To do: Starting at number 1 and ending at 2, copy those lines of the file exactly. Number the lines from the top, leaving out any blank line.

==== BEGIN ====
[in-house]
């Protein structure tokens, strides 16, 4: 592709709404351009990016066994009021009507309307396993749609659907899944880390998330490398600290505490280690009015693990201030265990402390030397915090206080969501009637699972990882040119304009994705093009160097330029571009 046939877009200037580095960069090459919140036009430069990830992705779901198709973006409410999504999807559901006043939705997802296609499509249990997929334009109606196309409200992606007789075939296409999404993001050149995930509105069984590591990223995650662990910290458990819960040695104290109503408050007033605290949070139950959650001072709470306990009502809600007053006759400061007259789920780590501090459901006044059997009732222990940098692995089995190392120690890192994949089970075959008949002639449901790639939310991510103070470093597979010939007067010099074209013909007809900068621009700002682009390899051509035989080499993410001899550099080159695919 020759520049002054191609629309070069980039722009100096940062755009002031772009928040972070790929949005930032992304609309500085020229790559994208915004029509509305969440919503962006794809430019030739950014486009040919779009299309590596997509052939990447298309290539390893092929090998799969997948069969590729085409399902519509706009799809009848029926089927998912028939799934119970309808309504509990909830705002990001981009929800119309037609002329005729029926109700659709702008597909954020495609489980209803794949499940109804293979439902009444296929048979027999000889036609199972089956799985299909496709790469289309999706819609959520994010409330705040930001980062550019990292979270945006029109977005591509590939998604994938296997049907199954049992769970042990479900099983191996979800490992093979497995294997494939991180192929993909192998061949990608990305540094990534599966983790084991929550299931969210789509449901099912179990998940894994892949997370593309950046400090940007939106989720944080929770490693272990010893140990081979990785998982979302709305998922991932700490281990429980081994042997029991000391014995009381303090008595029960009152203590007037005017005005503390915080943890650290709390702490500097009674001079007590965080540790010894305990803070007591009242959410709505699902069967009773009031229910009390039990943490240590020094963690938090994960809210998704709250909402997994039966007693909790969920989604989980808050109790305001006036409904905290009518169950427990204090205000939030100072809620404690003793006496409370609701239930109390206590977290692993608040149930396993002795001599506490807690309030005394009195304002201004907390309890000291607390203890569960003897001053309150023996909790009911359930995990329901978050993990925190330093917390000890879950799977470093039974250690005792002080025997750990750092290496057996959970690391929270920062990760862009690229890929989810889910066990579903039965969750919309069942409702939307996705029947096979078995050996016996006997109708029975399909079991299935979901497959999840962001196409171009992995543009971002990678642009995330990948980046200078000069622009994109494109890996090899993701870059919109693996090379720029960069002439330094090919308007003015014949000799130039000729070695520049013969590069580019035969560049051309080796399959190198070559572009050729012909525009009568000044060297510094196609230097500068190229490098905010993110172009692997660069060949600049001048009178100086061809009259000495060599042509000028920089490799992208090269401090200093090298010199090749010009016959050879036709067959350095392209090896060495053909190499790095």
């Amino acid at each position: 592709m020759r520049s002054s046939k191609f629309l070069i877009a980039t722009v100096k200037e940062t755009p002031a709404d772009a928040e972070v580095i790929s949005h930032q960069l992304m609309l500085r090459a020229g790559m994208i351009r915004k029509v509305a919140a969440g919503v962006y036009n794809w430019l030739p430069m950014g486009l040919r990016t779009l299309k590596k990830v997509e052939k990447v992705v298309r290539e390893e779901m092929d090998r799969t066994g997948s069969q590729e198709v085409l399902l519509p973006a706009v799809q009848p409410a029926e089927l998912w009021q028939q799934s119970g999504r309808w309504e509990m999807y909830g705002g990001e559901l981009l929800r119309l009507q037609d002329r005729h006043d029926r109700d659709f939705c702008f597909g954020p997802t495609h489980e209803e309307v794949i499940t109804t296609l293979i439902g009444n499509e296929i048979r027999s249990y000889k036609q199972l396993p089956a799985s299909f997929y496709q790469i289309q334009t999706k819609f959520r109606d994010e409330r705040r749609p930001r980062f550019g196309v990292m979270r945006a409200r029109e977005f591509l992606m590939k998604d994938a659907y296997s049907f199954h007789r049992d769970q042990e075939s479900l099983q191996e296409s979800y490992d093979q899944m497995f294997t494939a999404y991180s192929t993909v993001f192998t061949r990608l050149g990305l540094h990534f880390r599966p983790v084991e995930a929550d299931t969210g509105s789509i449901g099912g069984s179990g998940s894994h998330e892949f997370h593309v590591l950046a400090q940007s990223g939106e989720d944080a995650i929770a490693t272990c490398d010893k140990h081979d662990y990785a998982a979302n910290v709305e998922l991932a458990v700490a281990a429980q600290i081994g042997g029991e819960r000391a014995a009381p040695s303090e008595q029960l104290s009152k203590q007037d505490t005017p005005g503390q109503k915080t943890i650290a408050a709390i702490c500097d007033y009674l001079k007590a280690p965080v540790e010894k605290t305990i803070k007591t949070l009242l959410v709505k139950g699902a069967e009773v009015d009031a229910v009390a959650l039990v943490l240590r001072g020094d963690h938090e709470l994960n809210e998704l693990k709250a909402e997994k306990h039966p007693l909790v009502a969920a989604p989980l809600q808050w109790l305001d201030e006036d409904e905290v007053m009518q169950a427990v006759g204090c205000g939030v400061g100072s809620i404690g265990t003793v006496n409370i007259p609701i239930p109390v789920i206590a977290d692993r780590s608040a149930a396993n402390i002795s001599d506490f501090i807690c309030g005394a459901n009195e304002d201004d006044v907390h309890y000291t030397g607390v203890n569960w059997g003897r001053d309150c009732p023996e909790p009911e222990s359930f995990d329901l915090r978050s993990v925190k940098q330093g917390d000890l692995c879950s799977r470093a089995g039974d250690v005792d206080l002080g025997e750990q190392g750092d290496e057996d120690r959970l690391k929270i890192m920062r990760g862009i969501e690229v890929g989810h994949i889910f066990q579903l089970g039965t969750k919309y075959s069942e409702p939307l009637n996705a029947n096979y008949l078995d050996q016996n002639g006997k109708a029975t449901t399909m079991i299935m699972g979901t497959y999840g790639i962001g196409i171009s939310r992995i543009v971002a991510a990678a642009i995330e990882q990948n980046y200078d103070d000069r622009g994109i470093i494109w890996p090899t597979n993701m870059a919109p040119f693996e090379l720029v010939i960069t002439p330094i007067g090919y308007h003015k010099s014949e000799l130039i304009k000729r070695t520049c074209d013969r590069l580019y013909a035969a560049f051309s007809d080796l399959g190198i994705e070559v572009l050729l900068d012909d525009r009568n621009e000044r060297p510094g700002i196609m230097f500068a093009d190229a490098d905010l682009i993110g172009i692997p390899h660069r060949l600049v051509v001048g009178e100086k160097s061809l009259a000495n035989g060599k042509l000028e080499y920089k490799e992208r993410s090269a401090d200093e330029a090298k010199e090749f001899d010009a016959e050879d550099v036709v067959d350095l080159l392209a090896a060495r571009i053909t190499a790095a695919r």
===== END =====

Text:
[in-house]
């Protein structure tokens, strides 16, 4: 592709709404351009990016066994009021009507309307396993749609659907899944880390998330490398600290505490280690009015693990201030265990402390030397915090206080969501009637699972990882040119304009994705093009160097330029571009 046939877009200037580095960069090459919140036009430069990830992705779901198709973006409410999504999807559901006043939705997802296609499509249990997929334009109606196309409200992606007789075939296409999404993001050149995930509105069984590591990223995650662990910290458990819960040695104290109503408050007033605290949070139950959650001072709470306990009502809600007053006759400061007259789920780590501090459901006044059997009732222990940098692995089995190392120690890192994949089970075959008949002639449901790639939310991510103070470093597979010939007067010099074209013909007809900068621009700002682009390899051509035989080499993410001899550099080159695919 020759520049002054191609629309070069980039722009100096940062755009002031772009928040972070790929949005930032992304609309500085020229790559994208915004029509509305969440919503962006794809430019030739950014486009040919779009299309590596997509052939990447298309290539390893092929090998799969997948069969590729085409399902519509706009799809009848029926089927998912028939799934119970309808309504509990909830705002990001981009929800119309037609002329005729029926109700659709702008597909954020495609489980209803794949499940109804293979439902009444296929048979027999000889036609199972089956799985299909496709790469289309999706819609959520994010409330705040930001980062550019990292979270945006029109977005591509590939998604994938296997049907199954049992769970042990479900099983191996979800490992093979497995294997494939991180192929993909192998061949990608990305540094990534599966983790084991929550299931969210789509449901099912179990998940894994892949997370593309950046400090940007939106989720944080929770490693272990010893140990081979990785998982979302709305998922991932700490281990429980081994042997029991000391014995009381303090008595029960009152203590007037005017005005503390915080943890650290709390702490500097009674001079007590965080540790010894305990803070007591009242959410709505699902069967009773009031229910009390039990943490240590020094963690938090994960809210998704709250909402997994039966007693909790969920989604989980808050109790305001006036409904905290009518169950427990204090205000939030100072809620404690003793006496409370609701239930109390206590977290692993608040149930396993002795001599506490807690309030005394009195304002201004907390309890000291607390203890569960003897001053309150023996909790009911359930995990329901978050993990925190330093917390000890879950799977470093039974250690005792002080025997750990750092290496057996959970690391929270920062990760862009690229890929989810889910066990579903039965969750919309069942409702939307996705029947096979078995050996016996006997109708029975399909079991299935979901497959999840962001196409171009992995543009971002990678642009995330990948980046200078000069622009994109494109890996090899993701870059919109693996090379720029960069002439330094090919308007003015014949000799130039000729070695520049013969590069580019035969560049051309080796399959190198070559572009050729012909525009009568000044060297510094196609230097500068190229490098905010993110172009692997660069060949600049001048009178100086061809009259000495060599042509000028920089490799992208090269401090200093090298010199090749010009016959050879036709067959350095392209090896060495053909190499790095």